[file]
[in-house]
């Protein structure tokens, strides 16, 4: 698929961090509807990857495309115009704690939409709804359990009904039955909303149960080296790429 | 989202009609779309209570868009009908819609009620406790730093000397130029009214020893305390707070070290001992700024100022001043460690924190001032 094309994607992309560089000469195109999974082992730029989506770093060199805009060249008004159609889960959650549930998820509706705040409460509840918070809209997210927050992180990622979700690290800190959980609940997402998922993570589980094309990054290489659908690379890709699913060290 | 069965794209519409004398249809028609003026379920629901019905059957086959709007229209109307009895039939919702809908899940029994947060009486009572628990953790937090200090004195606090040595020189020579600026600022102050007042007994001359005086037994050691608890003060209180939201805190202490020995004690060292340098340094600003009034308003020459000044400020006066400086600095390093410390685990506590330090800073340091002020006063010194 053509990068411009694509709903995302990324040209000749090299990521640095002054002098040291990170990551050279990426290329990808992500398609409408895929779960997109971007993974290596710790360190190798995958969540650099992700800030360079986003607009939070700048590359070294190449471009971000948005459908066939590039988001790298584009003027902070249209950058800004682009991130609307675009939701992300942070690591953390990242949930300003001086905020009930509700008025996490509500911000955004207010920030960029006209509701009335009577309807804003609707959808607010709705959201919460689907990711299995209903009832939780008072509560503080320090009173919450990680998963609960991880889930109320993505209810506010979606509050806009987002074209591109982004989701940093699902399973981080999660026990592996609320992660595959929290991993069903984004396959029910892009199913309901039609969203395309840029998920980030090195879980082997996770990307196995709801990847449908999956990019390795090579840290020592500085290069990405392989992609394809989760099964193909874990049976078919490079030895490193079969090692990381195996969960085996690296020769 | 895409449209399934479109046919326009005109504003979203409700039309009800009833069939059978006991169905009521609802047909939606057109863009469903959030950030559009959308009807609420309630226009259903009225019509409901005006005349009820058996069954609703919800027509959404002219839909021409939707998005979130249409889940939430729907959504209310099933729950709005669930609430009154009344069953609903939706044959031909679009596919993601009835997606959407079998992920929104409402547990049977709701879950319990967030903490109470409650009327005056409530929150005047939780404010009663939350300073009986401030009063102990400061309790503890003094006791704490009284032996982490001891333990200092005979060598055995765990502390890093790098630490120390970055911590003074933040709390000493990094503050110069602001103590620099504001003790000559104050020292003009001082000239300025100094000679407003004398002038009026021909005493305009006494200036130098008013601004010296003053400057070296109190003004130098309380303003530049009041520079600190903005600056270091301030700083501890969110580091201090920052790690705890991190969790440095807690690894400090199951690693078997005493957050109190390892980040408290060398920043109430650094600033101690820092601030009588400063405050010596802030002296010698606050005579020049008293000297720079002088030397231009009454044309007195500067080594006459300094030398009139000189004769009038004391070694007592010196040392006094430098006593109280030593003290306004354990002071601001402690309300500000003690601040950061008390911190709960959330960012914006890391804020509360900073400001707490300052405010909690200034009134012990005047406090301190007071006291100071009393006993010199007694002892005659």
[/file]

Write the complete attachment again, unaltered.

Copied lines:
[in-house]
């Protein structure tokens, strides 16, 4: 698929961090509807990857495309115009704690939409709804359990009904039955909303149960080296790429 | 989202009609779309209570868009009908819609009620406790730093000397130029009214020893305390707070070290001992700024100022001043460690924190001032 094309994607992309560089000469195109999974082992730029989506770093060199805009060249008004159609889960959650549930998820509706705040409460509840918070809209997210927050992180990622979700690290800190959980609940997402998922993570589980094309990054290489659908690379890709699913060290 | 069965794209519409004398249809028609003026379920629901019905059957086959709007229209109307009895039939919702809908899940029994947060009486009572628990953790937090200090004195606090040595020189020579600026600022102050007042007994001359005086037994050691608890003060209180939201805190202490020995004690060292340098340094600003009034308003020459000044400020006066400086600095390093410390685990506590330090800073340091002020006063010194 053509990068411009694509709903995302990324040209000749090299990521640095002054002098040291990170990551050279990426290329990808992500398609409408895929779960997109971007993974290596710790360190190798995958969540650099992700800030360079986003607009939070700048590359070294190449471009971000948005459908066939590039988001790298584009003027902070249209950058800004682009991130609307675009939701992300942070690591953390990242949930300003001086905020009930509700008025996490509500911000955004207010920030960029006209509701009335009577309807804003609707959808607010709705959201919460689907990711299995209903009832939780008072509560503080320090009173919450990680998963609960991880889930109320993505209810506010979606509050806009987002074209591109982004989701940093699902399973981080999660026990592996609320992660595959929290991993069903984004396959029910892009199913309901039609969203395309840029998920980030090195879980082997996770990307196995709801990847449908999956990019390795090579840290020592500085290069990405392989992609394809989760099964193909874990049976078919490079030895490193079969090692990381195996969960085996690296020769 | 895409449209399934479109046919326009005109504003979203409700039309009800009833069939059978006991169905009521609802047909939606057109863009469903959030950030559009959308009807609420309630226009259903009225019509409901005006005349009820058996069954609703919800027509959404002219839909021409939707998005979130249409889940939430729907959504209310099933729950709005669930609430009154009344069953609903939706044959031909679009596919993601009835997606959407079998992920929104409402547990049977709701879950319990967030903490109470409650009327005056409530929150005047939780404010009663939350300073009986401030009063102990400061309790503890003094006791704490009284032996982490001891333990200092005979060598055995765990502390890093790098630490120390970055911590003074933040709390000493990094503050110069602001103590620099504001003790000559104050020292003009001082000239300025100094000679407003004398002038009026021909005493305009006494200036130098008013601004010296003053400057070296109190003004130098309380303003530049009041520079600190903005600056270091301030700083501890969110580091201090920052790690705890991190969790440095807690690894400090199951690693078997005493957050109190390892980040408290060398920043109430650094600033101690820092601030009588400063405050010596802030002296010698606050005579020049008293000297720079002088030397231009009454044309007195500067080594006459300094030398009139000189004769009038004391070694007592010196040392006094430098006593109280030593003290306004354990002071601001402690309300500000003690601040950061008390911190709960959330960012914006890391804020509360900073400001707490300052405010909690200034009134012990005047406090301190007071006291100071009393006993010199007694002892005659």